Abstract: A recent investigation of the industrial China in 2006, the Chinese industrial enterprises can save
application of tribology in China is presented. This work 414.8 hundred million USD per year, namely, 1.55% of
is aimed mainly at finding out the current situation of gross national product (GNP) in 2006.
industrial activities of tribology and proposing some On the basis of the investigation, a general view of the
recommendations with the emphasis on the energy and current industrial activities of tribology in China was
material savings in the process of manufacture and obtained which has a practical significance for the
operation of machinery. Eight representative industries international community of tribology, and some
were selected as the investigated objects, namely recommendations dealing with industrial application,
metallurgical industry, energy (coal, electric power) and research and education were made and delivered to the
petrochemical industries, railway transport, automotive government departments concerned.
industry, agriculture machinery, shipping industry, aerospace Finally, the author highlights the green tribology from the
industry and military equipment. view point of ecological balance and sustained development.
It was found that owing to application of tribology, the Green tribology is considered as an important way to
sum total of the estimated potential savings of the first 6 propel the society forward sustainedly. It might be one of
investigated objects above mentioned is 103.61 hundred the key directions of technological progress of tribology in
million USD (according to the exchange rates in November striding forward towards the new century.
2006) per year. The first three contributors of savings are
automotive industry, metallurgical industry and railway (The whole paper will be supplied by the author if reader
transport. Based on the above figure and the statistical data needs it.)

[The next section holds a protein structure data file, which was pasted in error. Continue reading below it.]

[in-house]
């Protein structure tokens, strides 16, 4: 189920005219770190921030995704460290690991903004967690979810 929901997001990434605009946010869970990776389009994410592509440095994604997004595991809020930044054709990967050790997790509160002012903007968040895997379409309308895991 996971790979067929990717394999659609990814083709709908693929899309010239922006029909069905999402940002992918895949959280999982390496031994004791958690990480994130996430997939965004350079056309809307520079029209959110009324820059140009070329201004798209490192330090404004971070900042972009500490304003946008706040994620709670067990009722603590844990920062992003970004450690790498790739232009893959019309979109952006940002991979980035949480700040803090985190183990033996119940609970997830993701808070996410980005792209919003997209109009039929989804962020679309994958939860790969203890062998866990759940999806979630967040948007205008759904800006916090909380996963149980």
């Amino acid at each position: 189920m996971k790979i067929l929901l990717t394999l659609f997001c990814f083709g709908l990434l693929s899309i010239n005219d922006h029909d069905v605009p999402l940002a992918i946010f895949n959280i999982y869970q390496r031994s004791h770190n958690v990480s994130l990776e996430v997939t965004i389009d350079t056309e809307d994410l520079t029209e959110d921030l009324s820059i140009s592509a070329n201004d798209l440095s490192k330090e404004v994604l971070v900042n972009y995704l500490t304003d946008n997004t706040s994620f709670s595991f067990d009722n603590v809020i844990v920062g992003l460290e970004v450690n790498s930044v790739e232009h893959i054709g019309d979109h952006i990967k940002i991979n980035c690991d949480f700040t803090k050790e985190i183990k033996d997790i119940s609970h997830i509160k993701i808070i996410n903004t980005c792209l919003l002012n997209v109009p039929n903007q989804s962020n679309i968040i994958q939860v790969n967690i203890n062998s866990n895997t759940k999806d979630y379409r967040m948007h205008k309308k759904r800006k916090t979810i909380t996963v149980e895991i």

of value-added of industry of all industrial enterprises in

3
Plenary Lectures—Proceedings of CIST2008 & ITS-IFToMM2008 Beijing, China

The Fullerene-Like Nanostructure Hydrogenated Carbon Films with Super-Low Friction

Qunji Xue, Junyan Zhang


State Key Laboratory of Solid Lubrication, Lanzhou Institute of Chemical Physics,
Chinese Academy of Sciences, Lanzhou 730000, China

Abstract: Carbon-based thin films have been subject of and the lattice spacing of 3.34±0.02 Å of the bulk graphite
extensive research over the last decade due to their are observed by HRTEM. Nanoindentation is an attractive
excellent properties, such as low friction coefficient, technique for analyzing the mechanical properties of thin
chemical inertness, infrared transparency, and high films independently of the substrate. The significant finding
hardness. The hardness of carbon-based films is usually for the nanoparticles hydrogenated carbon films with
linked to the presence of sp3 C–C bonds and these films are thickness of 1500 nm is the elastic recovery which is as
called diamond-like carbon. Recently, it was shown that high as 85%. The friction coefficient as a function of the
some nonhydrogenated carbon and carbon nitride films sliding time of the fullerene-like hydrogenated carbon films
containing a high number of sp2 bonds exhibit very against Si3N4 ball was assessed on a reciprocating
interesting properties, such as high hardness (up to 55 GPa) ball-on-disk tribotester. We found that the fullerene-like
combined with an extreme elasticity (elastic recovery of hydrogenated carbon films exhibited not only high hardness
85%). The combination of a hard and at the same time an and high elasticity concurrently, but also super-low friction
elastic material has been attributed to a ‘‘fullerene-like’’ coefficient (μ=0.009) in ambient atmosphere with 20%
microstructure. The fullerene-like materials composed of relative humidity. The low-temperature deposition process
graphene multilayers, onions and nanotubes together with allows the fullerene-like structure carbon films to be